Central Bottle also showcases a variety of cicchetti (small snacks served in Italian wine bars, akin to Spanish tapas or Basque pintxos), cured meats, and local cheeses. While the shop’s cheese counter is no replacement for a dedicated cheese purveyor and the selection here does not rival that of Formaggio or even Whole Foods, the staff were friendly, knowledgeable, and most importantly, patient. They will happily provide samples of any of the larger wheels, a very welcome offering given that many of their cheeses are in the $20-$25 a pound range. The cheese selection is focused on cow and goat milk cheeses and though some characteristic cheeses such as Morbier and Mimolette were not available, the cheese counter is great to pick up some cheese for a dinner party or satisfy a craving while you pick up a bottle of wine. Some of the highlights from the cheeses we sampled included the Von Trapp Farmstead’s Oma, a washed-rind raw cow’s milk from Vermont with earthy and buttery flavors and a smooth texture, and the Humble Pie, a creamy and rich cow’s milk cheese from Weston, VT. Though many of the cheeses are on the pricier side, most of the cheese selection is domestic so customers save money on import fees and know that their cash is supporting smaller, local cheesemakers.

Central Bottle also stocks $2–$4 loaves from Iggy’s Bread, known for its scrumptious hearth-baked bread with perfect crust and airy interior. And a small selection of chocolate and sweets (including some truly outstanding macaroons) graces the checkout counter to entice your sweet tooth.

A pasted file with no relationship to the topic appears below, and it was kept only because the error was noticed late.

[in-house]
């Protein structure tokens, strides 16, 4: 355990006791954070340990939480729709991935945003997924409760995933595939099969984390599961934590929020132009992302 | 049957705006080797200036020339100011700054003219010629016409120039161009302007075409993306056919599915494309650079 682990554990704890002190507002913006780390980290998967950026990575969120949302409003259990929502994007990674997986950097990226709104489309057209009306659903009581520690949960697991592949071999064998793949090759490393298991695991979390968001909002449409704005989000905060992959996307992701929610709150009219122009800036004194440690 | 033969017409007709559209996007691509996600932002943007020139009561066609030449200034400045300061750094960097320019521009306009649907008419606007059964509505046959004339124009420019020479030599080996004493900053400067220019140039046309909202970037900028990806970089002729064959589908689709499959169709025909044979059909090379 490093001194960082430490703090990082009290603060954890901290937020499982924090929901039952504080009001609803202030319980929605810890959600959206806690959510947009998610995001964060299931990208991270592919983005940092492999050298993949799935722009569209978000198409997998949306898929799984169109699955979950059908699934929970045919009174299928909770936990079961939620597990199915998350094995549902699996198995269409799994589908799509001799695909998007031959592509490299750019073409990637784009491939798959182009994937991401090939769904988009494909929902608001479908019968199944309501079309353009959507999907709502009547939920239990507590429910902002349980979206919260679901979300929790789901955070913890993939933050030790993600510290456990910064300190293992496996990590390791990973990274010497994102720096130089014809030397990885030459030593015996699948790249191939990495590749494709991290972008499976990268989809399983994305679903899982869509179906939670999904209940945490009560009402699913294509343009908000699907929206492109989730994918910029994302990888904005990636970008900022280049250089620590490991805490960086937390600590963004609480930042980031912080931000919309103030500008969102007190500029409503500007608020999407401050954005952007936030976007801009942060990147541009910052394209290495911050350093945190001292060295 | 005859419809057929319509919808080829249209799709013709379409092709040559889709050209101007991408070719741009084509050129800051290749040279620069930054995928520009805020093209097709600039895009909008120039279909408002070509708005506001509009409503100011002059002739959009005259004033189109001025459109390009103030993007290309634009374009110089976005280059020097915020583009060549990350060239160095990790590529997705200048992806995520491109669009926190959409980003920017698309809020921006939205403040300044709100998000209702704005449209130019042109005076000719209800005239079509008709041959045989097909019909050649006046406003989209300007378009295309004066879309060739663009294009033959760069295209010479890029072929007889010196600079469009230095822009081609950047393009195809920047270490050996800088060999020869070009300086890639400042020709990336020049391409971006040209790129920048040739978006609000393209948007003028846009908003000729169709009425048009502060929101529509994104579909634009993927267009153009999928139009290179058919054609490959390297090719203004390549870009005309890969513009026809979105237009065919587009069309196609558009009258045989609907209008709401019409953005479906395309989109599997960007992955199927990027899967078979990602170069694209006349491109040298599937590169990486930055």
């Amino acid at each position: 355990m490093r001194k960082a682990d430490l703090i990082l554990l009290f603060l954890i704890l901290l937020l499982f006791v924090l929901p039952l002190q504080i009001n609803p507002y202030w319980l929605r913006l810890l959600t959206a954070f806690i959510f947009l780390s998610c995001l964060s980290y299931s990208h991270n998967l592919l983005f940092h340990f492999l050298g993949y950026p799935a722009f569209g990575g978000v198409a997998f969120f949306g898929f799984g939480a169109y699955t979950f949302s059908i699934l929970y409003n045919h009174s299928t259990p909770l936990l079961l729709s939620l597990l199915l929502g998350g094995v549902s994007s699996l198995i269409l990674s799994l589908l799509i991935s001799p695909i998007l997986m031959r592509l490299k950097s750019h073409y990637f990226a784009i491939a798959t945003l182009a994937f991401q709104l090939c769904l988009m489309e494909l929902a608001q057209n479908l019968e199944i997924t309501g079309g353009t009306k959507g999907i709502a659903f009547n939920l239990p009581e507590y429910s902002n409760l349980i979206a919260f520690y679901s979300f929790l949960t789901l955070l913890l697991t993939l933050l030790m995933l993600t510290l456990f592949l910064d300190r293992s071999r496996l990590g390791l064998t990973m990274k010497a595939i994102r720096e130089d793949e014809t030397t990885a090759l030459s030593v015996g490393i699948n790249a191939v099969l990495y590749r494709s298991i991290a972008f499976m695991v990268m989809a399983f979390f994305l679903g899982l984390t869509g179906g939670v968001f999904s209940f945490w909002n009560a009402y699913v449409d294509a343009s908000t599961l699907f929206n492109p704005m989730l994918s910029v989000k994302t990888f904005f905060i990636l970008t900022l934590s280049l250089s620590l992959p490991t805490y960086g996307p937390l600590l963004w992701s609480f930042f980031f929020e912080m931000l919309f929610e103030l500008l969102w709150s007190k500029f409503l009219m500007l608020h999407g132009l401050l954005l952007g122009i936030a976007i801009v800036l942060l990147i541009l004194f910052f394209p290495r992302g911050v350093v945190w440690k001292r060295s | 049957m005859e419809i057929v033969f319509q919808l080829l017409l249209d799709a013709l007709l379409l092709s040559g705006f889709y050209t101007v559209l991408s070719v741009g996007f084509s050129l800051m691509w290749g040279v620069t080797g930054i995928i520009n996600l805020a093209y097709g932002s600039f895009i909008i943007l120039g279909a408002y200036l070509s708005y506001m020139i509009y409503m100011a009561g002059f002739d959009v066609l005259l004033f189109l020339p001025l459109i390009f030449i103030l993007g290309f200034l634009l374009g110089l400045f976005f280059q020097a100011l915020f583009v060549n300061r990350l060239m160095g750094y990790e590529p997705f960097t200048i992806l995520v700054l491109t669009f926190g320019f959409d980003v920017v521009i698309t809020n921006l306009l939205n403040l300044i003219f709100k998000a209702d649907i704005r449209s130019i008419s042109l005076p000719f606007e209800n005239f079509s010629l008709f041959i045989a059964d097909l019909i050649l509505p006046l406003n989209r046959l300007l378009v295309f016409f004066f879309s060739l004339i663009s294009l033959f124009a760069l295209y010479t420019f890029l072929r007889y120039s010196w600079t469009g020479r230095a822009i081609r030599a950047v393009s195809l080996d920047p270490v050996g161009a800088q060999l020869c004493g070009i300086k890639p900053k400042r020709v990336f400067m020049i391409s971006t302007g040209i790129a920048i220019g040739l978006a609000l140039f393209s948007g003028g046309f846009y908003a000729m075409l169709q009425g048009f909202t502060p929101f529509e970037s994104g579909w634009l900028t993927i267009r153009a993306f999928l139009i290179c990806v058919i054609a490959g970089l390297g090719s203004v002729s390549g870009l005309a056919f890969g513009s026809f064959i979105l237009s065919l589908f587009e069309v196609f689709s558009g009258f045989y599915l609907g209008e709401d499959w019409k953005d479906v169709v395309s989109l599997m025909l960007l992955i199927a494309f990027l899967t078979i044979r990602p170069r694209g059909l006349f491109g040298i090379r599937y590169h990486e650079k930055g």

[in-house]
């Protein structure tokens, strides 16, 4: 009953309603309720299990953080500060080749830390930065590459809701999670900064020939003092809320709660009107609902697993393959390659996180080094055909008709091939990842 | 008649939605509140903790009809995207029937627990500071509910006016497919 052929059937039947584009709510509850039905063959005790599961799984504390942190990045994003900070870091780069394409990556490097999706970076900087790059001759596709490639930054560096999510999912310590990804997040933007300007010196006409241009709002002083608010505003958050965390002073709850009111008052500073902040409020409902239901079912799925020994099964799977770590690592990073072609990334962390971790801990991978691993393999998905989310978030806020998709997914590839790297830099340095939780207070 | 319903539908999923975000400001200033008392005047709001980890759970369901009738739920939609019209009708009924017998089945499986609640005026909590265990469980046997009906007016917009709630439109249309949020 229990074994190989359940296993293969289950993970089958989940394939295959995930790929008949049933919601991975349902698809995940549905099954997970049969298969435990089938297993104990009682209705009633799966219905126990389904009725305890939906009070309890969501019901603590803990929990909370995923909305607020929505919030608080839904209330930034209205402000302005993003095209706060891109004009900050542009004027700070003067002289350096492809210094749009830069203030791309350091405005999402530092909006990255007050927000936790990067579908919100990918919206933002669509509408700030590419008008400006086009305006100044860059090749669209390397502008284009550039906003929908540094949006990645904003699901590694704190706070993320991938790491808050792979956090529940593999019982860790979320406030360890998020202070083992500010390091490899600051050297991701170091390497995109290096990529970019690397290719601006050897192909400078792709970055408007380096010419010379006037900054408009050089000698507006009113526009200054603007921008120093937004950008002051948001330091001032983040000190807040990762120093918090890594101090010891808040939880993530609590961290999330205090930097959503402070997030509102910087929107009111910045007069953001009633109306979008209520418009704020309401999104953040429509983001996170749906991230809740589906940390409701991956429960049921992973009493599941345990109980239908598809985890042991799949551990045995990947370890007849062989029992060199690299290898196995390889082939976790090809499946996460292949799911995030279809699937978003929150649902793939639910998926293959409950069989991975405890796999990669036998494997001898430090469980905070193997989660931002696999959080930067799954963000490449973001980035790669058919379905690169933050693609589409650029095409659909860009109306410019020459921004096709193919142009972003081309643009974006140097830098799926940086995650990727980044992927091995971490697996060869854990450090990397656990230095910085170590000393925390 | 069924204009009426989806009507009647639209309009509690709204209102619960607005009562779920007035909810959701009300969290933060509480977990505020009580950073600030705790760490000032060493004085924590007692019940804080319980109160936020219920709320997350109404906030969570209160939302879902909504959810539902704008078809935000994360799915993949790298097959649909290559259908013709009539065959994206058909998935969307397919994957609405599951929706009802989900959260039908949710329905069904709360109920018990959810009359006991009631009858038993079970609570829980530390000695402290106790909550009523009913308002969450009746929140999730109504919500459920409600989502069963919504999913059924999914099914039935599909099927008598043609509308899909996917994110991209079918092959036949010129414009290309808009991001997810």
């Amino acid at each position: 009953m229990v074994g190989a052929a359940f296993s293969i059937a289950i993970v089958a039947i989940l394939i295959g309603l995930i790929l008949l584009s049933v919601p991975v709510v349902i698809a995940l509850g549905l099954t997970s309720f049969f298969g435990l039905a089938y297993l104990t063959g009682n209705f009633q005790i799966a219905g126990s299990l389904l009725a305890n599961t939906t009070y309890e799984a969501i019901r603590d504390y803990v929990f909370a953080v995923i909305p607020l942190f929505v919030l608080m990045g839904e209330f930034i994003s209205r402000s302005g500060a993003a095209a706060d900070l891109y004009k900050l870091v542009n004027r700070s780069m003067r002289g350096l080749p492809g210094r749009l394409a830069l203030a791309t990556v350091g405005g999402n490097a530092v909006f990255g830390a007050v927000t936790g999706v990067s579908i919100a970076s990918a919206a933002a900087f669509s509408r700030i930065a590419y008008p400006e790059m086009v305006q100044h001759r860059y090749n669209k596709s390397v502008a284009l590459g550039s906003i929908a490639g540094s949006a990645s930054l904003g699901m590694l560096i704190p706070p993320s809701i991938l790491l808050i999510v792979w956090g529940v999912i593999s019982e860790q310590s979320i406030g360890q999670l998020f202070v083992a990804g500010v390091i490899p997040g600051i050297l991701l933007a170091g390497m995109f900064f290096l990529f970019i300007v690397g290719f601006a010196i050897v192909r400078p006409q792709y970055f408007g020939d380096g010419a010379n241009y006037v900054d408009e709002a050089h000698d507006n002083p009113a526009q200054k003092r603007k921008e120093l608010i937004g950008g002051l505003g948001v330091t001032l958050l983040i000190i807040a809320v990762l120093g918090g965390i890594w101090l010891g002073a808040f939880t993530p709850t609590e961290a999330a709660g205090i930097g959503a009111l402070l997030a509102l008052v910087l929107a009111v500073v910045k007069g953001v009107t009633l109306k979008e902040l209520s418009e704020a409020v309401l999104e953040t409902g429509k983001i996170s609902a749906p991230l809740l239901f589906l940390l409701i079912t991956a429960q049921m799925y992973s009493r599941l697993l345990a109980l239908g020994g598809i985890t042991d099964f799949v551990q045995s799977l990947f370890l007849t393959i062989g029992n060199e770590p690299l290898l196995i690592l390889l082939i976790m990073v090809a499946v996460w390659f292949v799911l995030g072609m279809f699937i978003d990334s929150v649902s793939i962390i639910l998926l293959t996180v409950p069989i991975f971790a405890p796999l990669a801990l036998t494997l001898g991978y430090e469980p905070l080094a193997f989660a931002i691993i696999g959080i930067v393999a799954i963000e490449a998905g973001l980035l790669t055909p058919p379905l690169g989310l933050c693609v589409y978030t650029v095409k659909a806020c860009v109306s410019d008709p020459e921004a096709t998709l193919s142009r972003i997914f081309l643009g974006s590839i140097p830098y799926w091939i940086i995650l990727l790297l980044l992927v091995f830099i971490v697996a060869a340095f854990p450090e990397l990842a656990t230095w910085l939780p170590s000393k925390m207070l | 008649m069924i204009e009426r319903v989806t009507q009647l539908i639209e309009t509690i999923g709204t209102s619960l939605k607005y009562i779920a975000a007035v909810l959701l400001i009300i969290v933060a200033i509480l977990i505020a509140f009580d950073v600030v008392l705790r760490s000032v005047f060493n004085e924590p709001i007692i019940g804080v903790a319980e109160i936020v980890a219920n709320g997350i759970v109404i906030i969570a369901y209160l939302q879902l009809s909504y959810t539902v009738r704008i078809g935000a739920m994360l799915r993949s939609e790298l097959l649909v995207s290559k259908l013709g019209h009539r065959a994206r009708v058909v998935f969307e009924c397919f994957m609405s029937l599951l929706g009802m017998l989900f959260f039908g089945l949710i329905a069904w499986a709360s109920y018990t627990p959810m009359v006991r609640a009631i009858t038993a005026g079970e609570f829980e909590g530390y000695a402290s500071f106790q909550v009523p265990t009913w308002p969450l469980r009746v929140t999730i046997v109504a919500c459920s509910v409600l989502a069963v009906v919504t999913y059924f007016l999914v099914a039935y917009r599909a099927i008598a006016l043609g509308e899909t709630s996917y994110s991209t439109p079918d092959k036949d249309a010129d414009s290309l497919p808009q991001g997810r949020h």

Central Bottle’s most unique feature is their tasting events, which typically occur two to three times a week and showcase a particular varietal, vineyard, or region. Every Thursday evening from 5 to 9 p.m., the shop hosts its signature Thursday Wine Bar and provides a warm, friendly environment for customers to taste wines while sampling cicchetti. Some of the tasting events, particularly the classes, even boast live Skype video-calls to vineyard owners or managers so that customers can sample the best of a region’s offerings while learning about the production process and flavors of the wine directly from the winemakers. Central Bottle’s well-designed website has a full listing of upcoming events including wine bars with featured wines, guest chefs, tasting classes, and “Meet the Winemaker” events.

Given its proximity to MIT and its unique selection of products, Central Bottle is a great pick for a special bottle of wine and some tasty accoutrements. With Boston’s renowned Flour Bakery + Café opening its third location next door to Central Bottle in early summer, this block of Massachusetts Ave. is sure to be a gourmand hotspot for food and wine, reinvigorated by the presence of small, conscientiously-managed stores that focus on high quality products.